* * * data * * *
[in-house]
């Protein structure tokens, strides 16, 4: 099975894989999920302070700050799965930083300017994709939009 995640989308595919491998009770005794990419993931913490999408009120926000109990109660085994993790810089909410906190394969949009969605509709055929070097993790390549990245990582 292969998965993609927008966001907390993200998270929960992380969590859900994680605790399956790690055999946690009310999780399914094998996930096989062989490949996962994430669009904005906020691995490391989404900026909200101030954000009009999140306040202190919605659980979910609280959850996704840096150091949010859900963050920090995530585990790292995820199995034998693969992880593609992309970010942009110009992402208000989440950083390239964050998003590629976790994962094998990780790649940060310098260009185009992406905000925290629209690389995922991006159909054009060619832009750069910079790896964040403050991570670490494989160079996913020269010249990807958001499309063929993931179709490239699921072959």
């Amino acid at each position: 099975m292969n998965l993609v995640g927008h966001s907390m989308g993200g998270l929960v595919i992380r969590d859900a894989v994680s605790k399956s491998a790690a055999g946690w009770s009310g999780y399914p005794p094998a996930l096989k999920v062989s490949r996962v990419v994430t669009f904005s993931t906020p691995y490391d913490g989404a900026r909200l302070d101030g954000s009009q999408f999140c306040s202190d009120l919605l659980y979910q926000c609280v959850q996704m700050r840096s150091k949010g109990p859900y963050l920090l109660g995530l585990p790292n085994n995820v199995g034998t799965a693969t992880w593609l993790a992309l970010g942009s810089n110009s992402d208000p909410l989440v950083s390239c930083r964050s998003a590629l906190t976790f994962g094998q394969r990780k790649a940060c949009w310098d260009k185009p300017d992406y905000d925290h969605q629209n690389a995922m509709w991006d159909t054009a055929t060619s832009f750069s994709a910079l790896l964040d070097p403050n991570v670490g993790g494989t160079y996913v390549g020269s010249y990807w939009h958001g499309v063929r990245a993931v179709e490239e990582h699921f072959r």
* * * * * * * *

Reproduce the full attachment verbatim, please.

[in-house]
């Protein structure tokens, strides 16, 4: 099975894989999920302070700050799965930083300017994709939009 995640989308595919491998009770005794990419993931913490999408009120926000109990109660085994993790810089909410906190394969949009969605509709055929070097993790390549990245990582 292969998965993609927008966001907390993200998270929960992380969590859900994680605790399956790690055999946690009310999780399914094998996930096989062989490949996962994430669009904005906020691995490391989404900026909200101030954000009009999140306040202190919605659980979910609280959850996704840096150091949010859900963050920090995530585990790292995820199995034998693969992880593609992309970010942009110009992402208000989440950083390239964050998003590629976790994962094998990780790649940060310098260009185009992406905000925290629209690389995922991006159909054009060619832009750069910079790896964040403050991570670490494989160079996913020269010249990807958001499309063929993931179709490239699921072959």
């Amino acid at each position: 099975m292969n998965l993609v995640g927008h966001s907390m989308g993200g998270l929960v595919i992380r969590d859900a894989v994680s605790k399956s491998a790690a055999g946690w009770s009310g999780y399914p005794p094998a996930l096989k999920v062989s490949r996962v990419v994430t669009f904005s993931t906020p691995y490391d913490g989404a900026r909200l302070d101030g954000s009009q999408f999140c306040s202190d009120l919605l659980y979910q926000c609280v959850q996704m700050r840096s150091k949010g109990p859900y963050l920090l109660g995530l585990p790292n085994n995820v199995g034998t799965a693969t992880w593609l993790a992309l970010g942009s810089n110009s992402d208000p909410l989440v950083s390239c930083r964050s998003a590629l906190t976790f994962g094998q394969r990780k790649a940060c949009w310098d260009k185009p300017d992406y905000d925290h969605q629209n690389a995922m509709w991006d159909t054009a055929t060619s832009f750069s994709a910079l790896l964040d070097p403050n991570v670490g993790g494989t160079y996913v390549g020269s010249y990807w939009h958001g499309v063929r990245a993931v179709e490239e990582h699921f072959r």